What's Required For A Gold Bull Market

Dec. 12, 2019 2:09 AM ETGLD, IAU, PHYS, UGLDF, SGOL, UGL, BAR, DGP, GLDI, GLDM, OUNZ, GLL, AAAU, DGLD, DZZ, DGL, DGZ, GLDW, UBG, QGLDX, IAUF3 Comments6 Likes
Steven Saville profile picture
Steven Saville
1.49K Followers

Summary

  • We use a long-term weekly chart of the gold/SPX ratio with a 200-week MA to identify gold bull and bear markets.
  • Unfortunately, at this time, the chart is noncommittal because gold/SPX bottomed in August 2018 but is yet to make a sustained break above its 200-week MA.
  • There was a net gain in the SPX over the periods when gold trended downward and a net loss in the SPX over the periods when gold trended upward.

Editor's note: Originally published at tsi-blog.com on December 10, 2019.

[This blog post is an excerpt from a recent TSI commentary]

During a gold bull market, the "true fundamentals", as indicated by our Gold True Fundamentals Model (GTFM), will be bullish most of the time. However, even during a bear market, there can be periods of a year or longer when the fundamental backdrop is bullish most of the time. This means that the GTFM can't be used to determine whether gold's long-term trend is bullish or bearish. The historical sample size is small, but the most important prerequisite for the start of a gold bull market appears to be the start of a bear market in US equities.

That's why we use a long-term weekly chart of the gold/SPX ratio with a 200-week MA to identify gold bull and bear markets. Unfortunately, at this time, the chart (see below) is noncommittal because gold/SPX bottomed in August 2018 but is yet to make a sustained break above its 200-week MA. It's possible that a gold bull market got underway in August of last year, but it's also possible that we are dealing with a 1-2 year up-swing within a bear market.

The inverse long-term relationship between gold and the US stock market is not always evident over the short term or even the intermediate term, although over the past two years it does seem like the gold market and the stock market have been taking turns. This is illustrated by the following chart. The chart shows that there was a net gain in the SPX over the periods when gold trended downward and a net loss in the SPX over the periods when gold trended upward.

The implication is that gold's next 3-month+ upward trend should unfold over a period in which the SPX generates a poor return (most likely a significant loss).

Original Post

Editor's Note: The summary bullets for this article were chosen by Seeking Alpha editors.

This article was written by

Steven Saville profile picture
1.49K Followers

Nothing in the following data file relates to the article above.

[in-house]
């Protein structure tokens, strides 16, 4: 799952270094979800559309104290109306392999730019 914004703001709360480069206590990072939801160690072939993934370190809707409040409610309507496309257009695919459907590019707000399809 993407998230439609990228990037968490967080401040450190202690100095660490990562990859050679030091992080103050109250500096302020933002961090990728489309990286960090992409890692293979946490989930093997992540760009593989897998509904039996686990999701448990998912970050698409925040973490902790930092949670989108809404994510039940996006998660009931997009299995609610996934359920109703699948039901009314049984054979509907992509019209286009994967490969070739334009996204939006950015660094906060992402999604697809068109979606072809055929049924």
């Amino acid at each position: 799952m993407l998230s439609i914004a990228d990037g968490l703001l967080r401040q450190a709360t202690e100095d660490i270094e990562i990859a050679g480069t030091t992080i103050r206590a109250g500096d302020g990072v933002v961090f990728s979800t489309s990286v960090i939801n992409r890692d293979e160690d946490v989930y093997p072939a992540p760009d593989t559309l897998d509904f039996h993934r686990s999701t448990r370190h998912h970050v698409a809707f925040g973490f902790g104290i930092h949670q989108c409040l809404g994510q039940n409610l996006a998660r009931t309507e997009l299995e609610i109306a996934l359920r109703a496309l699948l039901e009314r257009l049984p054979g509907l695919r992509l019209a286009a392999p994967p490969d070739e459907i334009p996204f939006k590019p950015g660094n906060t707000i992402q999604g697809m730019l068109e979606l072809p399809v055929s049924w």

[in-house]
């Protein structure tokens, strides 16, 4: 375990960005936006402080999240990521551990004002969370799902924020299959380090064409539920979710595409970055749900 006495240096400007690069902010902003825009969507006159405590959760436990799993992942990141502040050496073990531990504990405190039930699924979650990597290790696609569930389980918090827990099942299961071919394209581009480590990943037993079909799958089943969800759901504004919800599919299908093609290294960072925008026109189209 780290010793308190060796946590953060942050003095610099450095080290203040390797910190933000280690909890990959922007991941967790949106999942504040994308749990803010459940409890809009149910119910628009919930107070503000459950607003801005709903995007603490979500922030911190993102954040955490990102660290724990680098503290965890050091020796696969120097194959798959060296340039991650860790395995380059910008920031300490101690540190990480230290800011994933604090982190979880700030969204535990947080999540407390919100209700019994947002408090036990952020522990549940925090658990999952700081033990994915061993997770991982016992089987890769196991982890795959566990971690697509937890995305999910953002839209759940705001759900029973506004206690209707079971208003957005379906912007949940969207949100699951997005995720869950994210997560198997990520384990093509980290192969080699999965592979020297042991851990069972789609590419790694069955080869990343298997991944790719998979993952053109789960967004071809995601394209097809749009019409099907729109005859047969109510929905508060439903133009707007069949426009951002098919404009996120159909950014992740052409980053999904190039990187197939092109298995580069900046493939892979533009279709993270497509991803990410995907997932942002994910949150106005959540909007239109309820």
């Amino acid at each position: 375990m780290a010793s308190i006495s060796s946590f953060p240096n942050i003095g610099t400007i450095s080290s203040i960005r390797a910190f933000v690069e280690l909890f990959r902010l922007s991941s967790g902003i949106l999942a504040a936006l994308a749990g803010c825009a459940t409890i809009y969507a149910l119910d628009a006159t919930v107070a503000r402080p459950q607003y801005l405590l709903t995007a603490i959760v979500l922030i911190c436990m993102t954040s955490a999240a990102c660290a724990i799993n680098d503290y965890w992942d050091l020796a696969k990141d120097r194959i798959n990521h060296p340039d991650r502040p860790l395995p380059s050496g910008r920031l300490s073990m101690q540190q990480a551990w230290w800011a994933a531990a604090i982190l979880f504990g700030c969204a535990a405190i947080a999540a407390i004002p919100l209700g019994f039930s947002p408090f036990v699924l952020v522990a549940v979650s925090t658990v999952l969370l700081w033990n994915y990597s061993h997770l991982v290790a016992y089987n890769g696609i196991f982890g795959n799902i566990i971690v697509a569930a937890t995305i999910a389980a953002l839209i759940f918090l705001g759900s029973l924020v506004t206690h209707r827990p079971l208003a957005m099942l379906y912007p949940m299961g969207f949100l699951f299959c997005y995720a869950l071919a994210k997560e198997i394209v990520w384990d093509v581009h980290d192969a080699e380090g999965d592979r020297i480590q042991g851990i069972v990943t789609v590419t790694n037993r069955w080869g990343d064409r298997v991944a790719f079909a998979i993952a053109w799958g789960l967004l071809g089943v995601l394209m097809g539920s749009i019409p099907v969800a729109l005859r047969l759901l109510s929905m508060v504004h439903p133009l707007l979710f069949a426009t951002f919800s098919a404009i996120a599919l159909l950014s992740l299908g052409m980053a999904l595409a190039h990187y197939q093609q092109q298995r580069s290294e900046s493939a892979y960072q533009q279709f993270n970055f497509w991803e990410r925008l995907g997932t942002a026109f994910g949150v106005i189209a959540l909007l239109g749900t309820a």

I graduated from the University of Western Australia in 1984 with a degree in electronic engineering and from 1984 until 1998 worked in the commercial construction industry as an engineer, a project manager and an operations manager. I began investing in the stock market 2 months prior to the 1987 stock market crash and thus quickly learned about the downside potential of stocks. Only slightly daunted by the rather inauspicious timing of my entry into the world of financial market investments, my interest in the stock market grew steadily over the years. In 1993, after studying the history of money, the nature of our present-day fiat monetary system and the role of banks in the creation of money, I developed an interest in gold. Another very important lesson soon followed: gold may be the ideal form of money for those who believe in free markets and a wonderful hedge against the inherent instability of the government-imposed paper currencies, but it is not always a good investment. By mid-1998 the time and money involved in my financial market research/investments had grown to the point where I was forced to make a decision: scale back on my involvement in the financial world or give up my day job. The decision was actually quite an easy one to make and so, at the beginning of 1999, I began investing/trading on a full-time basis. My major concern in deciding to pursue a career in which I devoted all of my time to my own investments was that I would miss the personal interaction that had been part and parcel of my business management career. The Speculative Investor (TSI) web site was launched in August of 1999 as a means for me to interact with the world by making my analysis/ideas available on the Internet and inviting feedback from others with similar interests. During its first 14 months of operation the TSI web site was free of charge, but due to the site's growing popularity I changed it to a subscription-based service in October of 2000. Its popularity continued to grow, although I remained -- and remain to this day -- a professional speculator who happens to write a newsletter as opposed to someone whose overriding focus is selling newsletter subscriptions. My approach is 'top down'; specifically, I first ascertain overall market trends and then use a combination of fundamental and technical analysis to find individual stocks that stand to benefit from these broad trends. This approach is based on my experience that it's an order of magnitude easier to pick a winning stock from within a market or market sector that's immersed in a long-term bullish trend than to do so against the backdrop of a bearish overall market trend. Fortunately, there's always a bull market somewhere. I've lived in Asia (Hong Kong, China and Malaysia) since 1995 and currently reside in Malaysian Borneo.
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